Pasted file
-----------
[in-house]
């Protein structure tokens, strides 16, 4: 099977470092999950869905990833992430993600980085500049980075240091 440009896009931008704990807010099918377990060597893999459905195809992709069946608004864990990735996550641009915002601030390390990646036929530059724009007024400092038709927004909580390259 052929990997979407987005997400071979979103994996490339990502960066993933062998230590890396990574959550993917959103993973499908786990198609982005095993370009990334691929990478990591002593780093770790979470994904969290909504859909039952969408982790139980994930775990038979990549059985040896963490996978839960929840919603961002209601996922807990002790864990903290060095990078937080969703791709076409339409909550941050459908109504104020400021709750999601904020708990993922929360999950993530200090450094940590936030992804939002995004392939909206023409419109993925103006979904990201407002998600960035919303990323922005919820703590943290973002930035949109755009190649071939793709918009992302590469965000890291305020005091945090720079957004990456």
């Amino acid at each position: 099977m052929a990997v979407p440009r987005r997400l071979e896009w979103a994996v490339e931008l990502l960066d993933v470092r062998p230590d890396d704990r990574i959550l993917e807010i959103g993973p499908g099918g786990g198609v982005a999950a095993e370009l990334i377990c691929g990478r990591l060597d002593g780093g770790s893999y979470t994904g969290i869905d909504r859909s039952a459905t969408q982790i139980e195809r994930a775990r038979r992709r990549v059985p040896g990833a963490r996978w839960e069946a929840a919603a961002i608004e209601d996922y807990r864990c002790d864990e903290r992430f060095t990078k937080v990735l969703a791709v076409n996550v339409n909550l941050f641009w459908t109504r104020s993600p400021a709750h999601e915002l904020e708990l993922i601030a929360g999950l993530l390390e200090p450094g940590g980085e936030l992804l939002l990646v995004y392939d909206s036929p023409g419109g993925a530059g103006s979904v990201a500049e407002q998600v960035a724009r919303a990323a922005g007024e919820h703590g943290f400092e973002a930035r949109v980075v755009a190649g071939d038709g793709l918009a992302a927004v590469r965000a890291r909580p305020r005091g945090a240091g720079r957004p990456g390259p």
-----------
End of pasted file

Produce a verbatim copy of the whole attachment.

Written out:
[in-house]
């Protein structure tokens, strides 16, 4: 099977470092999950869905990833992430993600980085500049980075240091 440009896009931008704990807010099918377990060597893999459905195809992709069946608004864990990735996550641009915002601030390390990646036929530059724009007024400092038709927004909580390259 052929990997979407987005997400071979979103994996490339990502960066993933062998230590890396990574959550993917959103993973499908786990198609982005095993370009990334691929990478990591002593780093770790979470994904969290909504859909039952969408982790139980994930775990038979990549059985040896963490996978839960929840919603961002209601996922807990002790864990903290060095990078937080969703791709076409339409909550941050459908109504104020400021709750999601904020708990993922929360999950993530200090450094940590936030992804939002995004392939909206023409419109993925103006979904990201407002998600960035919303990323922005919820703590943290973002930035949109755009190649071939793709918009992302590469965000890291305020005091945090720079957004990456």
């Amino acid at each position: 099977m052929a990997v979407p440009r987005r997400l071979e896009w979103a994996v490339e931008l990502l960066d993933v470092r062998p230590d890396d704990r990574i959550l993917e807010i959103g993973p499908g099918g786990g198609v982005a999950a095993e370009l990334i377990c691929g990478r990591l060597d002593g780093g770790s893999y979470t994904g969290i869905d909504r859909s039952a459905t969408q982790i139980e195809r994930a775990r038979r992709r990549v059985p040896g990833a963490r996978w839960e069946a929840a919603a961002i608004e209601d996922y807990r864990c002790d864990e903290r992430f060095t990078k937080v990735l969703a791709v076409n996550v339409n909550l941050f641009w459908t109504r104020s993600p400021a709750h999601e915002l904020e708990l993922i601030a929360g999950l993530l390390e200090p450094g940590g980085e936030l992804l939002l990646v995004y392939d909206s036929p023409g419109g993925a530059g103006s979904v990201a500049e407002q998600v960035a724009r919303a990323a922005g007024e919820h703590g943290f400092e973002a930035r949109v980075v755009a190649g071939d038709g793709l918009a992302a927004v590469r965000a890291r909580p305020r005091g945090a240091g720079r957004p990456g390259p």